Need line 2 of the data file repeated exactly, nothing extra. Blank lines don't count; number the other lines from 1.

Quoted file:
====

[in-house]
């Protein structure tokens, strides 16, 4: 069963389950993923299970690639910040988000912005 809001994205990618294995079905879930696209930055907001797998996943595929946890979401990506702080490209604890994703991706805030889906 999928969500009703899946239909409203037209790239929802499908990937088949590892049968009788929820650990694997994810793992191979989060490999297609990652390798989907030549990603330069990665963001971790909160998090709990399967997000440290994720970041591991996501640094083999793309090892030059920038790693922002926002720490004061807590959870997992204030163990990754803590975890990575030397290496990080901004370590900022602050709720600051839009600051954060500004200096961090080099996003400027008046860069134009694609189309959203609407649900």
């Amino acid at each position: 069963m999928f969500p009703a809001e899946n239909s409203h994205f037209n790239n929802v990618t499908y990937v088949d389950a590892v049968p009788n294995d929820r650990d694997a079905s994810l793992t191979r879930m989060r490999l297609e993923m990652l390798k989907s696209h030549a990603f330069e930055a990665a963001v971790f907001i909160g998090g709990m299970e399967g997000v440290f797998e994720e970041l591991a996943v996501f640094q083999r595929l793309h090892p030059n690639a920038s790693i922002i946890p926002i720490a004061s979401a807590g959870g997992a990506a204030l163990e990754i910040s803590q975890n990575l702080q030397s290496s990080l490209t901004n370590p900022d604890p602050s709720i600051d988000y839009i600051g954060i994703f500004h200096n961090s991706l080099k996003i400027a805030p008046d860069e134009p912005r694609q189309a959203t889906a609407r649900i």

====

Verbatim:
């Protein structure tokens, strides 16, 4: 069963389950993923299970690639910040988000912005 809001994205990618294995079905879930696209930055907001797998996943595929946890979401990506702080490209604890994703991706805030889906 999928969500009703899946239909409203037209790239929802499908990937088949590892049968009788929820650990694997994810793992191979989060490999297609990652390798989907030549990603330069990665963001971790909160998090709990399967997000440290994720970041591991996501640094083999793309090892030059920038790693922002926002720490004061807590959870997992204030163990990754803590975890990575030397290496990080901004370590900022602050709720600051839009600051954060500004200096961090080099996003400027008046860069134009694609189309959203609407649900």